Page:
• Number of donations: 0
  • Total amount received/pledged: € 00.00
  • Updated 25/2/2020

Summary

The target of this crowdfunding or rather "friendfunding" campaign is to help me to complete my first commercial cider season, 2019. I've been fermenting for over a decade but this is a first time when I can actually make real money from my beloved activity. I've a bit over 90 hl (9 000 l) of cider fermenting, results of my hard work last autumn. All apples were manually harvested, organic (no certification but no treatments), fermentation with natural yeast on the apples, nothing added during the fermentation, later on fermented naturally in the bottle. I put already over 5 000€ in and things look really good. I need another €6 000 to finish everything properly and by the book. This includes bottles, corks, capsules, muselets for bottling but also importantly costs of distillation because not all the cider will be good enough for bottling. I also need to have ready a special "deposit" for the French government, worth of 10% of value of my products. The list could go on and on. I highly appreciate any support here, it is the 2019 and upcoming 2020 seasons which I will need help with. After that I can start to sell my products and things will get better. Of course I'm offering some cider perks. Please be aware that the cider needs to finish it's fermentation in the bottle, so it will be not ready before August, after than it needs to be stored if possible below 10°C. Many thanks for your support and if you have any further questions, please have a look on "details" below or get in touch. Merci!

Donating

You can donate in the following ways:

  • Bank transfer to Frantisek Apfelbeck's (Algoldor's) bank account:
    • IBAN : FR76 1660 6100 1084 8435 1462 511
    • BIC: AGRIFRPP866
    • Please add the description "cidre2019" plus "perk name" if you claim one
  • Bitcoin donation receiving address (Algoldor's bitcoin wallet): 1AxX8BMNs4fnZXyCpZURqtMDiP1yGY3YMS
    • Please add the description "cidre2019" plus "perk name" if you claim one
  • PayPal Send money to: algoldor@yahoo.com - please use the "Send money to a friend" function and include your Name, Nickname and "cidre2019" plus "perk name" if you claim one. Thanks!

Contact: algoldor@foodhackingbase.org

Perks

Here you can soon find list of perks. Please be aware. it is expensive to ship cider. It is possible but the price for one carton (6xbottles) delivered around Europe is around 40€. I'm regularly coming to some events where I bring my cider and I can do some deliveries in France, Germany, Czech Republic and possibly other countries but it needs to be agreed on! Of course you can come and pick it up either in France or Czech Republic.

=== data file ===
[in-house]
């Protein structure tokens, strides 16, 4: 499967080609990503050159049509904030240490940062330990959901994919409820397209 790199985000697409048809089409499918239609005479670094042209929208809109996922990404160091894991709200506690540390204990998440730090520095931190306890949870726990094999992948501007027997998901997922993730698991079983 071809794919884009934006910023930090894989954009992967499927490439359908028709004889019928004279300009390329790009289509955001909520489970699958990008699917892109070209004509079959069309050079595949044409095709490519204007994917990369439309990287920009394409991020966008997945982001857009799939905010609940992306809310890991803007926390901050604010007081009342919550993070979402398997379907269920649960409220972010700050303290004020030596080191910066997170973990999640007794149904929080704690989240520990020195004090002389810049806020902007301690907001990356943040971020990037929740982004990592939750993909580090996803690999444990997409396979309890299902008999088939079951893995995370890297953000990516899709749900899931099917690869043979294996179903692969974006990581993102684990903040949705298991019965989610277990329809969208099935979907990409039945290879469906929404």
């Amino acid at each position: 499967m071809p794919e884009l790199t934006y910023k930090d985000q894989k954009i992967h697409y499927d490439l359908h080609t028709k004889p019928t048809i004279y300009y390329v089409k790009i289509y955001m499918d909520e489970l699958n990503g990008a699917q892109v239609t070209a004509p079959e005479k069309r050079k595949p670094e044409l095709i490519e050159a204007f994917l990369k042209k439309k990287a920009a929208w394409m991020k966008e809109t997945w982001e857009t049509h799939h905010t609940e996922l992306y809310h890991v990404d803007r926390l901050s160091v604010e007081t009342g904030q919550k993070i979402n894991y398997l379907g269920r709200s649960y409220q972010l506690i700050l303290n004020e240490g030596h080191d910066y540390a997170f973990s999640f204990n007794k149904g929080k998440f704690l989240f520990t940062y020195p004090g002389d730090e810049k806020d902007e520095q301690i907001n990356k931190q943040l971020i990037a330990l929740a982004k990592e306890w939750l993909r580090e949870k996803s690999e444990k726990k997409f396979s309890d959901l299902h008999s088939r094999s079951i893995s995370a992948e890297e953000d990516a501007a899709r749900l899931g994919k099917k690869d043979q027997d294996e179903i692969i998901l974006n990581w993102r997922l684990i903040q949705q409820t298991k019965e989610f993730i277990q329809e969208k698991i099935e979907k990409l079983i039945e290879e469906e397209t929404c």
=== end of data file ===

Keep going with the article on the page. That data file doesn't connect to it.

Details

I've been fermenting variety of things since 2007. I started with cider since I came back to Europe in 2016. This is my fourth season and first commercial one. I aim to do a best product and here I will simply describe how I accomplish that.

I do manual harvest only, therefore selecting the best apples and getting them much cleaner than when using machines. I can do between 500 to 900 kg per day by myself depending on the orchard, weather, my condition and also if I harvest to a trailer or to bags. I let my apples sit for few weeks in general so they can mature a bit more. After that I crash and press the apples with help of local prestataire de service M. Benoit which comes with his mobile press and my friends. If we do well, we can do around three to four tonnes per four hours, with around 70% efficiency, so 700 l of fresh apple juice from 1000 kg of apples. I try to select the apples in a manner that their flavour profile corresponds as much as possible to the final cider flavour which I'm after. I transfer the resulting juice into the fermentation vessels and let them ferment at ambient temperatures over the winter. If all goes well, there is a process called défécation "high clearing" where the pectins clarify the juice. During the subsequent fermentation I'm transferring the cider (soutirage) from vessel to vessel to slow down the fermentation, disposing the sediment therefore getting rid of impurities. I check how is the specific density going slowly down, smelling and tasting if the cider doesn't have any off fragrances or off flavours. If it does I try to work with it or destine it for distillation. I also try to check the pH. Around February I do the final fragrance and flavour tests and check by microscope what is the yeast cell count. Based on that I may do a filtration through cardboard filters but I'm trying to avoid that. When I decide that the cider is ready for bottling I buy bottles, corks, muselets and capsules, get the bottling equipment ready (which I'm borrowing currently) and with help of my friends I start to bottle. The cider continues to ferment in the bottle (just natural yeast which were already present), so called prise de mousse naturelle which takes between two to five months. It should be done below 10°C and should result in pressure of 2-3 bars. If all goes well by the end of the summer or beginning of the autumn the cider is ready to be drunk. However any longer shipment especially at higher temperature just after end of the season is risky, general it is better to wait for some months more or for intercontinental shipping another summer season.